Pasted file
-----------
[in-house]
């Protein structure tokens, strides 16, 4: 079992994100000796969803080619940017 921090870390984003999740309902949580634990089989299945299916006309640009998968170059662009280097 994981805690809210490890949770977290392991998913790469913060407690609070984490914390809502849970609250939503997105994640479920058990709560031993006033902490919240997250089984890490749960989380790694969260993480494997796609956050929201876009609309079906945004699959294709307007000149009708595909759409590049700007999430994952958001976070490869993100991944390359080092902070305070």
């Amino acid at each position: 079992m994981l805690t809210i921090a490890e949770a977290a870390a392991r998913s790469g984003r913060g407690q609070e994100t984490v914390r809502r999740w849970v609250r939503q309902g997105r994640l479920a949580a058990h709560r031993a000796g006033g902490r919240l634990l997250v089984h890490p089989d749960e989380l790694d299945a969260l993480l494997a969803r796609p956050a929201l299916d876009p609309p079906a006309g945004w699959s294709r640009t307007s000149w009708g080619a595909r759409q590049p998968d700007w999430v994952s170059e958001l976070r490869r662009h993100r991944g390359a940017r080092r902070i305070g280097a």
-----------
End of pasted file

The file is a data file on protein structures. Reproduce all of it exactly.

[in-house]
């Protein structure tokens, strides 16, 4: 079992994100000796969803080619940017 921090870390984003999740309902949580634990089989299945299916006309640009998968170059662009280097 994981805690809210490890949770977290392991998913790469913060407690609070984490914390809502849970609250939503997105994640479920058990709560031993006033902490919240997250089984890490749960989380790694969260993480494997796609956050929201876009609309079906945004699959294709307007000149009708595909759409590049700007999430994952958001976070490869993100991944390359080092902070305070």
């Amino acid at each position: 079992m994981l805690t809210i921090a490890e949770a977290a870390a392991r998913s790469g984003r913060g407690q609070e994100t984490v914390r809502r999740w849970v609250r939503q309902g997105r994640l479920a949580a058990h709560r031993a000796g006033g902490r919240l634990l997250v089984h890490p089989d749960e989380l790694d299945a969260l993480l494997a969803r796609p956050a929201l299916d876009p609309p079906a006309g945004w699959s294709r640009t307007s000149w009708g080619a595909r759409q590049p998968d700007w999430v994952s170059e958001l976070r490869r662009h993100r991944g390359a940017r080092r902070i305070g280097a």